This fluffy butter mochi recipe produces a very different texture. Rich? Oh Yeah ... but one might gain only 5 pounds with every bite of this lovely confection.

Fluffy Butter Mochi Cake Recipe

1 1/2 cups all-purpose flour
1 1/2 cups mochiko
1 tsp salt
4 tsp baking powder
1 cup butter (2 sticks)
1 3/4 cups white sugar
4 eggs
2 tsp. vanilla extract
1 1/2 cups milk

Preheat oven to 350 degrees. Lightly grease one 9 -by-13-inch baking pan. Line bottom with waxed paper or dust lightly with flour. Sift the flour, mochiko, salt, and baking powder together. Cream butter and blend in the sugar, eggs, and vanilla. Beat until light and fluffy. Add the sifted dry ingredients to the creamed mixture alternately with the milk, ending with the dry ingredients. Stir until just blended. Pour batter into prepared pan. Bake at 350 degrees for 40 to 45 minutes or until cake springs back when lightly touched. Remove from pan and allow it to cool.
Serves 18 (3-by-4-inch butter mochi cake pieces)

When I Grow UP

I heart my blog design…  it's more than I could have imagined … on first peek, giddiness tickled my insides ... I must have looked at it every time I powered up my PC and IPOD ... it makes me happy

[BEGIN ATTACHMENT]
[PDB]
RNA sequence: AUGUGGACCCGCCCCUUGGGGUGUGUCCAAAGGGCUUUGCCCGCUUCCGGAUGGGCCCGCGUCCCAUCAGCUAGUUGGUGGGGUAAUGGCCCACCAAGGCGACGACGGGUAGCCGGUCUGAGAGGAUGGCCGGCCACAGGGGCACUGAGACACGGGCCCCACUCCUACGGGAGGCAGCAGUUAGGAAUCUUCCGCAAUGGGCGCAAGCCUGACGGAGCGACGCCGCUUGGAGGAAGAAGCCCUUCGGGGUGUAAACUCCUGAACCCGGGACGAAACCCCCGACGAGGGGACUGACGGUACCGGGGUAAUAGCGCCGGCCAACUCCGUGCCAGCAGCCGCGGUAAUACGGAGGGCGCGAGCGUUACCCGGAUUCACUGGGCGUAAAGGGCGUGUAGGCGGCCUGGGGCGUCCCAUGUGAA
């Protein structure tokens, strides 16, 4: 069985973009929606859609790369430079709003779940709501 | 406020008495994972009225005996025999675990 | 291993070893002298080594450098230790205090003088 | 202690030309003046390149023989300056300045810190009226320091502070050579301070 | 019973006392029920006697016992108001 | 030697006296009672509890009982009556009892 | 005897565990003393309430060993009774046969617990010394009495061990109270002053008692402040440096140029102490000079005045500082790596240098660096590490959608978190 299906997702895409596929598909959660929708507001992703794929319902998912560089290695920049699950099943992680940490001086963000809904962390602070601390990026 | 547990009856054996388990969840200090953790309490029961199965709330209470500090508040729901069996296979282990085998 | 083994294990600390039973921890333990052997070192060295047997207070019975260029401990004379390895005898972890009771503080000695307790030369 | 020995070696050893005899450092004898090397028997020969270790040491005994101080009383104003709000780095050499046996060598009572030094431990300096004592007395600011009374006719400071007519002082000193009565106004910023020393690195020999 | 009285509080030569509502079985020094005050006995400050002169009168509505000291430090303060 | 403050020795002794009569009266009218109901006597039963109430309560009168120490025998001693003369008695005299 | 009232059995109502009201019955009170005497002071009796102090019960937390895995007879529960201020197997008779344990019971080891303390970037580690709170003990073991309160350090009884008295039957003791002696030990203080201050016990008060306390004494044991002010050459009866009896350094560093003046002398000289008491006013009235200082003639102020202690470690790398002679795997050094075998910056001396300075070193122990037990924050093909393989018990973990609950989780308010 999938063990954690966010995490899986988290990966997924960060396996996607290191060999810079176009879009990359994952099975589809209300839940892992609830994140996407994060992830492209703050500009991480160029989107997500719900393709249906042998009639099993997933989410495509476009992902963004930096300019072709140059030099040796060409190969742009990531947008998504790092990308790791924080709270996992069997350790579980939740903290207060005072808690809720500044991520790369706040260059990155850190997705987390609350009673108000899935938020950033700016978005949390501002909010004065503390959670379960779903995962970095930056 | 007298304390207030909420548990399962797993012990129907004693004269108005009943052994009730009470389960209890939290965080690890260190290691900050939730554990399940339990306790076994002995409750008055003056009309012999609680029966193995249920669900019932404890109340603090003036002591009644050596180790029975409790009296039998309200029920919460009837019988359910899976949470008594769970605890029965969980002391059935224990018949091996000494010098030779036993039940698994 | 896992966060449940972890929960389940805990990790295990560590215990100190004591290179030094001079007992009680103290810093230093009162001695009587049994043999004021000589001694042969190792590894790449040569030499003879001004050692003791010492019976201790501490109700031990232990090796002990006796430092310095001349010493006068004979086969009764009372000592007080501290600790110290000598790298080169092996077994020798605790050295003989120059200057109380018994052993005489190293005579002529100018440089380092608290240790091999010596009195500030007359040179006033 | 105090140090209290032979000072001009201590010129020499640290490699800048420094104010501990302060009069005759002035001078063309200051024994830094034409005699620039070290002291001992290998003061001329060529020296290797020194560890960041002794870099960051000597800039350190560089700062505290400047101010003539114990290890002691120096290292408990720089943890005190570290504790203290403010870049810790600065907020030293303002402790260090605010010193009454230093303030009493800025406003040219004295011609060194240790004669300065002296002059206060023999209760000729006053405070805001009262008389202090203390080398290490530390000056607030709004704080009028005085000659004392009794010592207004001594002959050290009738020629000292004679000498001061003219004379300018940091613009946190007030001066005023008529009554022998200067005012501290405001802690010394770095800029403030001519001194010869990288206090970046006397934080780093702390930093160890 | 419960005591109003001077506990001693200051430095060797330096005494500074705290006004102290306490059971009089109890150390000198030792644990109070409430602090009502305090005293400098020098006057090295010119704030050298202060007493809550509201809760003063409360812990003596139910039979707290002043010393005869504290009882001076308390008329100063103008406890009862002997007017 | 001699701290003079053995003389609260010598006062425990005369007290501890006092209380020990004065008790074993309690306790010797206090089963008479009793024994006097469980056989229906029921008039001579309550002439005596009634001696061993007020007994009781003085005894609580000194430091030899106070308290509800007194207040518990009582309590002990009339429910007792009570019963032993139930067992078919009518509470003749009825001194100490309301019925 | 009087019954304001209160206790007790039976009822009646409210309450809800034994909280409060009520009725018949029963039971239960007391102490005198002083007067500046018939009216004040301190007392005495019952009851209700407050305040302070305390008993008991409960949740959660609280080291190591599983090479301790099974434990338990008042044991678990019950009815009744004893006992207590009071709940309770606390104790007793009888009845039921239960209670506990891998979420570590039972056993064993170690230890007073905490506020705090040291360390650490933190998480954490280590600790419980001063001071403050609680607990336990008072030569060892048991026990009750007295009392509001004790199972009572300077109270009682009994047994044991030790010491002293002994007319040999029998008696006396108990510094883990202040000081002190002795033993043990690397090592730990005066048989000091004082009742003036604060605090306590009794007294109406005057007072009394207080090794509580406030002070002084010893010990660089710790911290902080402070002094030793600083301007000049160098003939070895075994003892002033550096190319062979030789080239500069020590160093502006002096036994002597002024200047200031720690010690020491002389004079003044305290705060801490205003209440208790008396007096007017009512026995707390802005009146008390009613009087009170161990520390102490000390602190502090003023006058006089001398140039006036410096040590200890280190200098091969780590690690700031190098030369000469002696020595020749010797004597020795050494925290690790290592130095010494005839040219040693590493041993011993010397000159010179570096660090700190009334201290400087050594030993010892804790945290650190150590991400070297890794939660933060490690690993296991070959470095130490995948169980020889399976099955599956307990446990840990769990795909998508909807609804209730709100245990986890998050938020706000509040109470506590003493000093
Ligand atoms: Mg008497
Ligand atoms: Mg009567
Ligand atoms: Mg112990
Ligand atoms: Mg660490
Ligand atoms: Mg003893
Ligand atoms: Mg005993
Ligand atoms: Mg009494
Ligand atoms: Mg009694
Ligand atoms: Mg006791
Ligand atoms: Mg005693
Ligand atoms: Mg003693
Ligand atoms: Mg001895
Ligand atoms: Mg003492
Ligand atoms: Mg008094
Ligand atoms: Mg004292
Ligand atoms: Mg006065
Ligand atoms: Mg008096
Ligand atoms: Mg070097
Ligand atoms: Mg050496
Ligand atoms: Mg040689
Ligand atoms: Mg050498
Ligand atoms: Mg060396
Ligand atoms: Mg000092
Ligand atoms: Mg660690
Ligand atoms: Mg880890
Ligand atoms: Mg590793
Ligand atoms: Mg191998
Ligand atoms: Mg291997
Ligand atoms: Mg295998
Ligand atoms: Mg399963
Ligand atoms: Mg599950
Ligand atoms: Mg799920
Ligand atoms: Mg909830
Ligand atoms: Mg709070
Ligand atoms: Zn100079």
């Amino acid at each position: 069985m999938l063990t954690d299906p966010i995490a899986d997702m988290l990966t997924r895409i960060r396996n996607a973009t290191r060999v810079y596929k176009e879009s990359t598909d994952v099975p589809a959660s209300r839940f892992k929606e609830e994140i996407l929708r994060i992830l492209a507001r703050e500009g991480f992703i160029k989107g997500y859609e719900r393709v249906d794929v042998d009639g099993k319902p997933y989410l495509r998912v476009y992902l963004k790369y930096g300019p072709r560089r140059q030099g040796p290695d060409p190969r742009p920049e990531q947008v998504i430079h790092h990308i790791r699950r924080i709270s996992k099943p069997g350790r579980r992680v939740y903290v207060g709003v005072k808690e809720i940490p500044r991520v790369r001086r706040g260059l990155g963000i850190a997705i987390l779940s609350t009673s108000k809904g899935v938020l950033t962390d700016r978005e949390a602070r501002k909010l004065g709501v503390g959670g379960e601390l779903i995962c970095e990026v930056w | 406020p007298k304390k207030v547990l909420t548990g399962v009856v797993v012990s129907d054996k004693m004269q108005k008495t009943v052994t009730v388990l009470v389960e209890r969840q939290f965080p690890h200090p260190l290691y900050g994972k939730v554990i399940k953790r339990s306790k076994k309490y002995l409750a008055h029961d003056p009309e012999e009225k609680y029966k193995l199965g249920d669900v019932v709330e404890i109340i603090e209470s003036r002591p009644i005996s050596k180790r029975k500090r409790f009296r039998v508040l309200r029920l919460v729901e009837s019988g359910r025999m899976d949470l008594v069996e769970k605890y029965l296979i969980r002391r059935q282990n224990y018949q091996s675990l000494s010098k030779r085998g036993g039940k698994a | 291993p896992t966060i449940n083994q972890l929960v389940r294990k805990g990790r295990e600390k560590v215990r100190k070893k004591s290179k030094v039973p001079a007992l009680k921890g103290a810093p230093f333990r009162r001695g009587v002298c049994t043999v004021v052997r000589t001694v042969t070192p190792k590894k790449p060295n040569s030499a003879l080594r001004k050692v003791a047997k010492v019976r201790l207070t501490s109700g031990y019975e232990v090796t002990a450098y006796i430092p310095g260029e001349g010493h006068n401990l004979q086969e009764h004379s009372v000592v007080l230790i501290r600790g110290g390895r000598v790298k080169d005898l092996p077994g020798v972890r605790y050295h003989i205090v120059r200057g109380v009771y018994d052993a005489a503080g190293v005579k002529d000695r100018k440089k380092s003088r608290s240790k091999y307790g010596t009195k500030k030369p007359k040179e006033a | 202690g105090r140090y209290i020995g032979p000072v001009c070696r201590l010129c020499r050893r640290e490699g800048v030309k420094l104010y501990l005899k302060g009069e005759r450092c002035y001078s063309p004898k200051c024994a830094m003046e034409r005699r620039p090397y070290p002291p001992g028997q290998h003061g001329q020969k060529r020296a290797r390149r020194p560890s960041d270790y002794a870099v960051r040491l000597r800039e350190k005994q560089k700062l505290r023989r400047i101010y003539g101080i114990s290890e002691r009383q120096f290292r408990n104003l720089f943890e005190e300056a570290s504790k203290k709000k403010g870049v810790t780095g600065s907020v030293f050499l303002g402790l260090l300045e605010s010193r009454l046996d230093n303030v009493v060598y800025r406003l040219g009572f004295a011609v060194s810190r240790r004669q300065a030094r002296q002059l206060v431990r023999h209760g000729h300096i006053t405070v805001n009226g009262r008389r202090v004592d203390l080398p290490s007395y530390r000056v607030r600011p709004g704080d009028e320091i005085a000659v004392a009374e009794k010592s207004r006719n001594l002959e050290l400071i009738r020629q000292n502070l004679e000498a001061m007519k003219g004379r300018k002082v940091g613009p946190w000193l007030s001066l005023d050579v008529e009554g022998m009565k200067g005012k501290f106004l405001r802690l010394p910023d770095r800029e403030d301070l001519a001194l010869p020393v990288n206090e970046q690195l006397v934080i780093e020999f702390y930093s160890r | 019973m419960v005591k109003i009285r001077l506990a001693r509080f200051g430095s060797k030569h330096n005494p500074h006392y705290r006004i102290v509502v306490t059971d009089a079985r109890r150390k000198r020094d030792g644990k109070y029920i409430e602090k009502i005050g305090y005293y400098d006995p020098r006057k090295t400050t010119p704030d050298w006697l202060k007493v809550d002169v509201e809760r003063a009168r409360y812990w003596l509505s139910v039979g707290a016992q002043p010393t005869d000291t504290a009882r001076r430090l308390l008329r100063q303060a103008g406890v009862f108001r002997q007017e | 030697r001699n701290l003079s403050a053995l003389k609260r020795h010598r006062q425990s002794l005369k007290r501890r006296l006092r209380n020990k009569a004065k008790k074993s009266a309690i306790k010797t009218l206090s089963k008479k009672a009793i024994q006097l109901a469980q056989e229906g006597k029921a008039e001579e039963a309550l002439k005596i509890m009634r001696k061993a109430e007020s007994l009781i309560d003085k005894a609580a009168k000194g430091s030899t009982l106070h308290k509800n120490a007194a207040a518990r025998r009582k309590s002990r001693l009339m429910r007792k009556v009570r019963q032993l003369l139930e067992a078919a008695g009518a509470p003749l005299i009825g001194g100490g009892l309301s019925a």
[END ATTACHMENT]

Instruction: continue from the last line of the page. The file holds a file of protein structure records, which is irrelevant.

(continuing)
The designer?  My very own son.  How lucky am I?

Aaron is a cartoonist/ artist / designer.  He is one those lucky few born with a passion.  

My friend once shared her definition of passion : It is something out of abandonment of obligations…of what others think.  It is something that makes your soul sing.  It is beyond yourself.  It is something that drives you to take risks…to grow. It is God’s will.


Aaron’s journal entry at 10 years old

Aaron is pursuing his passion….a journey full of stops and turns… a journey that has created a circle of friends that is forever growing wide and deep … a journey filled with life experiences … a journey that has landed him in one of the most beautiful cities: San Francisco … a journey that I hope, as a mom, will make his soul sing.

THANKS SON for a beautiful website!!!

Zakka Inspired Rabbit Bag Tutorial - Sewing